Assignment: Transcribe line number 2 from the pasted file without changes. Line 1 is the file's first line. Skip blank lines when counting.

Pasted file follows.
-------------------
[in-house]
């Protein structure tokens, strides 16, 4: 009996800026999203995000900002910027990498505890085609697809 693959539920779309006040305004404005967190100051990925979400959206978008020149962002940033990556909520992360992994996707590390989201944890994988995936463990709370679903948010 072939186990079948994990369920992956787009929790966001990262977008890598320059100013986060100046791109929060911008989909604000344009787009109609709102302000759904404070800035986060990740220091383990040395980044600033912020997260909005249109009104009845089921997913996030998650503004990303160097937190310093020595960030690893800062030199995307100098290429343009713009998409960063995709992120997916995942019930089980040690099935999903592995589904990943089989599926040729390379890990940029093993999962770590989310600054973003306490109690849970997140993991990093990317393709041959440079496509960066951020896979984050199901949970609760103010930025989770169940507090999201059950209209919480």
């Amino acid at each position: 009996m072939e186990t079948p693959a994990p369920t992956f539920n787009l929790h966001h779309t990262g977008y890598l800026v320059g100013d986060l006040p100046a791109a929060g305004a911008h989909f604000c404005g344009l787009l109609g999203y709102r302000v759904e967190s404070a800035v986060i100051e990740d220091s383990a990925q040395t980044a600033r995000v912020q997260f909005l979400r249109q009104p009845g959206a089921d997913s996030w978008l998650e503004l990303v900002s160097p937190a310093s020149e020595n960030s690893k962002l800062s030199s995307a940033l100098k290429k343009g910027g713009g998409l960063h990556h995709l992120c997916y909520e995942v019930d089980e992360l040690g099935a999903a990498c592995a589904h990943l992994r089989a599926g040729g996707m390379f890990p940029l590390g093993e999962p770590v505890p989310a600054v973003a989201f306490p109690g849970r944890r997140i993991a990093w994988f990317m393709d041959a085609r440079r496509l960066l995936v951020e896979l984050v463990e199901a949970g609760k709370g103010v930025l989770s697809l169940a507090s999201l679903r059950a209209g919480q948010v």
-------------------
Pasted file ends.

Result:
């Protein structure tokens, strides 16, 4: 009996800026999203995000900002910027990498505890085609697809 693959539920779309006040305004404005967190100051990925979400959206978008020149962002940033990556909520992360992994996707590390989201944890994988995936463990709370679903948010 072939186990079948994990369920992956787009929790966001990262977008890598320059100013986060100046791109929060911008989909604000344009787009109609709102302000759904404070800035986060990740220091383990040395980044600033912020997260909005249109009104009845089921997913996030998650503004990303160097937190310093020595960030690893800062030199995307100098290429343009713009998409960063995709992120997916995942019930089980040690099935999903592995589904990943089989599926040729390379890990940029093993999962770590989310600054973003306490109690849970997140993991990093990317393709041959440079496509960066951020896979984050199901949970609760103010930025989770169940507090999201059950209209919480």